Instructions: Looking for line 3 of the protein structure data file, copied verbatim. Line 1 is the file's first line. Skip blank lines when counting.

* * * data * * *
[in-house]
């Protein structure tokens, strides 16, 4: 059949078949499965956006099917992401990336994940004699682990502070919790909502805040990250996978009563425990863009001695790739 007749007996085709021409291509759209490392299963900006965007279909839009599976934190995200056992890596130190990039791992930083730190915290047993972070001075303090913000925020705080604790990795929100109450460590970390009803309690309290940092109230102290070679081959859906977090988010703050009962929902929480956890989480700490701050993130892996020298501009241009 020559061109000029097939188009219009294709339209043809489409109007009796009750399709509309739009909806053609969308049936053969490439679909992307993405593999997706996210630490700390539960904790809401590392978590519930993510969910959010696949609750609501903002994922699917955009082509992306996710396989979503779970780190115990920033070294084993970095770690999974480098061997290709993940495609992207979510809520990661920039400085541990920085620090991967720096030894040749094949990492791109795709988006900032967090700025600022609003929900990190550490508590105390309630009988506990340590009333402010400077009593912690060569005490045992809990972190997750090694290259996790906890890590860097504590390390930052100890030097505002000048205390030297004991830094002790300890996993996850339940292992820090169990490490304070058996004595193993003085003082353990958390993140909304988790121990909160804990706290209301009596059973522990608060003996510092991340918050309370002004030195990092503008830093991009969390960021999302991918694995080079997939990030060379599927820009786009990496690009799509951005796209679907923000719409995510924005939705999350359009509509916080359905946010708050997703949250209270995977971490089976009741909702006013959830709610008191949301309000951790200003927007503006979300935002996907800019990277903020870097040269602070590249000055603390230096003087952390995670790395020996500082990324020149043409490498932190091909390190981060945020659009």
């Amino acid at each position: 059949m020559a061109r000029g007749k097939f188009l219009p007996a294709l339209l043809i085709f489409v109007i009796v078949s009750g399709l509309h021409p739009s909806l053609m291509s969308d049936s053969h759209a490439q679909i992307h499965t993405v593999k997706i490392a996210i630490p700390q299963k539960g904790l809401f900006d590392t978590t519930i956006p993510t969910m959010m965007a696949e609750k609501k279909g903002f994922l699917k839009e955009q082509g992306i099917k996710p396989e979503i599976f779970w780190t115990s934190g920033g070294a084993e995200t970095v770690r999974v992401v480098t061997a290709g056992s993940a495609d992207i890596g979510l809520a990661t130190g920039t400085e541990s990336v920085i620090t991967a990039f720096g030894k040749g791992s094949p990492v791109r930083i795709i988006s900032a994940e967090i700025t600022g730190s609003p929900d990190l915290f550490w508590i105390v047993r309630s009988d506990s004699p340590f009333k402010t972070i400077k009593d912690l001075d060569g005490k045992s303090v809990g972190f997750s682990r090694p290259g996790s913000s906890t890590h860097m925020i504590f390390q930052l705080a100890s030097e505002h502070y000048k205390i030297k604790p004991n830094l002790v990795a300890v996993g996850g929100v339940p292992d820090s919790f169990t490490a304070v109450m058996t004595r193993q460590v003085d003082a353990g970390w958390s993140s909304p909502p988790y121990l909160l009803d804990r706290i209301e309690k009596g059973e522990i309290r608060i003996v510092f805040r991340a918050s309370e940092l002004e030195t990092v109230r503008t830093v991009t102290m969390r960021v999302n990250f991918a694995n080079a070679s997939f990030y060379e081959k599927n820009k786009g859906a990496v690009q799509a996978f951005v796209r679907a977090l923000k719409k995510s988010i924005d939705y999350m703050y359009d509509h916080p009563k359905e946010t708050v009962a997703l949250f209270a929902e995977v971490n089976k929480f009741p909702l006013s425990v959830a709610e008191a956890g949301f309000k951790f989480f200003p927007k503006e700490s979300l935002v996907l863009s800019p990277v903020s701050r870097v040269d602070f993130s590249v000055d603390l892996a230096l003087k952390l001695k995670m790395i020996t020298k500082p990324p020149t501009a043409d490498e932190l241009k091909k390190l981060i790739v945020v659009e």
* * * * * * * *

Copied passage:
């Amino acid at each position: 059949m020559a061109r000029g007749k097939f188009l219009p007996a294709l339209l043809i085709f489409v109007i009796v078949s009750g399709l509309h021409p739009s909806l053609m291509s969308d049936s053969h759209a490439q679909i992307h499965t993405v593999k997706i490392a996210i630490p700390q299963k539960g904790l809401f900006d590392t978590t519930i956006p993510t969910m959010m965007a696949e609750k609501k279909g903002f994922l699917k839009e955009q082509g992306i099917k996710p396989e979503i599976f779970w780190t115990s934190g920033g070294a084993e995200t970095v770690r999974v992401v480098t061997a290709g056992s993940a495609d992207i890596g979510l809520a990661t130190g920039t400085e541990s990336v920085i620090t991967a990039f720096g030894k040749g791992s094949p990492v791109r930083i795709i988006s900032a994940e967090i700025t600022g730190s609003p929900d990190l915290f550490w508590i105390v047993r309630s009988d506990s004699p340590f009333k402010t972070i400077k009593d912690l001075d060569g005490k045992s303090v809990g972190f997750s682990r090694p290259g996790s913000s906890t890590h860097m925020i504590f390390q930052l705080a100890s030097e505002h502070y000048k205390i030297k604790p004991n830094l002790v990795a300890v996993g996850g929100v339940p292992d820090s919790f169990t490490a304070v109450m058996t004595r193993q460590v003085d003082a353990g970390w958390s993140s909304p909502p988790y121990l909160l009803d804990r706290i209301e309690k009596g059973e522990i309290r608060i003996v510092f805040r991340a918050s309370e940092l002004e030195t990092v109230r503008t830093v991009t102290m969390r960021v999302n990250f991918a694995n080079a070679s997939f990030y060379e081959k599927n820009k786009g859906a990496v690009q799509a996978f951005v796209r679907a977090l923000k719409k995510s988010i924005d939705y999350m703050y359009d509509h916080p009563k359905e946010t708050v009962a997703l949250f209270a929902e995977v971490n089976k929480f009741p909702l006013s425990v959830a709610e008191a956890g949301f309000k951790f989480f200003p927007k503006e700490s979300l935002v996907l863009s800019p990277v903020s701050r870097v040269d602070f993130s590249v000055d603390l892996a230096l003087k952390l001695k995670m790395i020996t020298k500082p990324p020149t501009a043409d490498e932190l241009k091909k390190l981060i790739v945020v659009e």